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Archive for the ‘Life Lessons’ Category

Just under five months ago, I asked Casey to marry me.
That’s going to happen today.
Almost immediately after I proposed, we talked about how we didn’t want to wait too long and that we were ready to be married to one another.
We just didn’t realize how quickly five months would go by.
Even up to today, we’re making last minute adjustments and prep. No matter what’s ready, we are crossing the finish line together by 5:30. We’ve come to realize that today isn’t the finish line, however. It is the start of the longest, most life-giving marathon there is: marriage. Along the way, we know there will be faith, family and friends with figurative water cups to help nourish and sustain us. We will never be thirsty without those things in our lives.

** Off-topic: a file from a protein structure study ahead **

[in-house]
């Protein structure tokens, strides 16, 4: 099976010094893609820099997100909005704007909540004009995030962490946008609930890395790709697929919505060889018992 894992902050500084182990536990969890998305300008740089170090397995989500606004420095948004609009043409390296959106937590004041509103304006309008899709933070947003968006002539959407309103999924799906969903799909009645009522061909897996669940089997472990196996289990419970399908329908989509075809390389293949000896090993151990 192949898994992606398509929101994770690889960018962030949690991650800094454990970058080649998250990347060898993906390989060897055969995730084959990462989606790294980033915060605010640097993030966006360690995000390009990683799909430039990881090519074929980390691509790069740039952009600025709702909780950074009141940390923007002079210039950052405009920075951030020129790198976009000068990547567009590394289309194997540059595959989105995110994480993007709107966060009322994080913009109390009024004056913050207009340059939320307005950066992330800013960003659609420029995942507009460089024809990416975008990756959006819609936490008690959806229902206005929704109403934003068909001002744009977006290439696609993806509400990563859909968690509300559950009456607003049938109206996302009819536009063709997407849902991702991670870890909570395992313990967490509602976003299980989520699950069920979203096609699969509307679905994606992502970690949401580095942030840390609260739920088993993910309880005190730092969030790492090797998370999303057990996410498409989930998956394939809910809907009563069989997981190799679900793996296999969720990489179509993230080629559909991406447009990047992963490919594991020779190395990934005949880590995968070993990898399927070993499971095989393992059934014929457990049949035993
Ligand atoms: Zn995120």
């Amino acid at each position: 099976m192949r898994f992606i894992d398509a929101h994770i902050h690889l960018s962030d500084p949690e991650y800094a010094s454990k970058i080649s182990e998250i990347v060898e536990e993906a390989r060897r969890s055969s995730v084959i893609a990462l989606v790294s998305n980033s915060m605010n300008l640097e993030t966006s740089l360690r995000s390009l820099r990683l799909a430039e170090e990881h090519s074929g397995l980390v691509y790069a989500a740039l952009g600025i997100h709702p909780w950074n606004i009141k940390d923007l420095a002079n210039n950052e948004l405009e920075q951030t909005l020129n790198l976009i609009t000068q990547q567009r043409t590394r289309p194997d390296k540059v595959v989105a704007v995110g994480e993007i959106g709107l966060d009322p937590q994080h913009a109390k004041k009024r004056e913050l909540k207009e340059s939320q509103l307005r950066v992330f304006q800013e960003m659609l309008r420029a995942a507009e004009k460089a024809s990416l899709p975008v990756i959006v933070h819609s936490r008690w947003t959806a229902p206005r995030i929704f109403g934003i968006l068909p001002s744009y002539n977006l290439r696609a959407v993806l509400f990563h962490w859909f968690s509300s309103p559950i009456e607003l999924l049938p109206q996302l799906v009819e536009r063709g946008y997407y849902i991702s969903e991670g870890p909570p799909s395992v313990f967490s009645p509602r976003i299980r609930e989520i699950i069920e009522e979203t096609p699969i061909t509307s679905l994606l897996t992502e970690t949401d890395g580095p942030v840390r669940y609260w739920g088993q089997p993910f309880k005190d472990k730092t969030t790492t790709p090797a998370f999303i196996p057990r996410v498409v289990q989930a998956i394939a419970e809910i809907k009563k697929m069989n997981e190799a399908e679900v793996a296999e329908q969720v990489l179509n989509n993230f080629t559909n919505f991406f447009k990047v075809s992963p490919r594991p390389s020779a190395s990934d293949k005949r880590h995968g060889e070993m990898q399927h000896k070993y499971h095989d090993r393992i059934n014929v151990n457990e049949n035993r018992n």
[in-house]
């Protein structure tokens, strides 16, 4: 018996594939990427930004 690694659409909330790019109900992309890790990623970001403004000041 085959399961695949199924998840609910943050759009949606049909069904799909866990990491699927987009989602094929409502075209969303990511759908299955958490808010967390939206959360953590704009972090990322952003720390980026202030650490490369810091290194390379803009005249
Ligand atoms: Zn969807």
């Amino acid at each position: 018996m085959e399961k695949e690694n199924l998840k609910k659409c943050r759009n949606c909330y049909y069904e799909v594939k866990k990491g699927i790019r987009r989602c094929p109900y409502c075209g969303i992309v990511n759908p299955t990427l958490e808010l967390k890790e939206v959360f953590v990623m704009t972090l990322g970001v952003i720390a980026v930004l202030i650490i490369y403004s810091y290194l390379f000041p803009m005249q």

I know one thing: I am emotional as I type this. As a boy, I dreamed that I would marry a sweet and smart woman who brought me joy, made me laugh and made me better. As a man, I will stand in front of the altar and know I’ve found her and much, much more.
I will aim to be her equal.
A look at Cassandra Michele Anderson puts the world in perspective. All of its possibilities come into focus.
I don’t know where life is going after today, but I go into the unknown with great joy, anticipation and humility.
This blog will continue beyond today and become our marriage and family blog.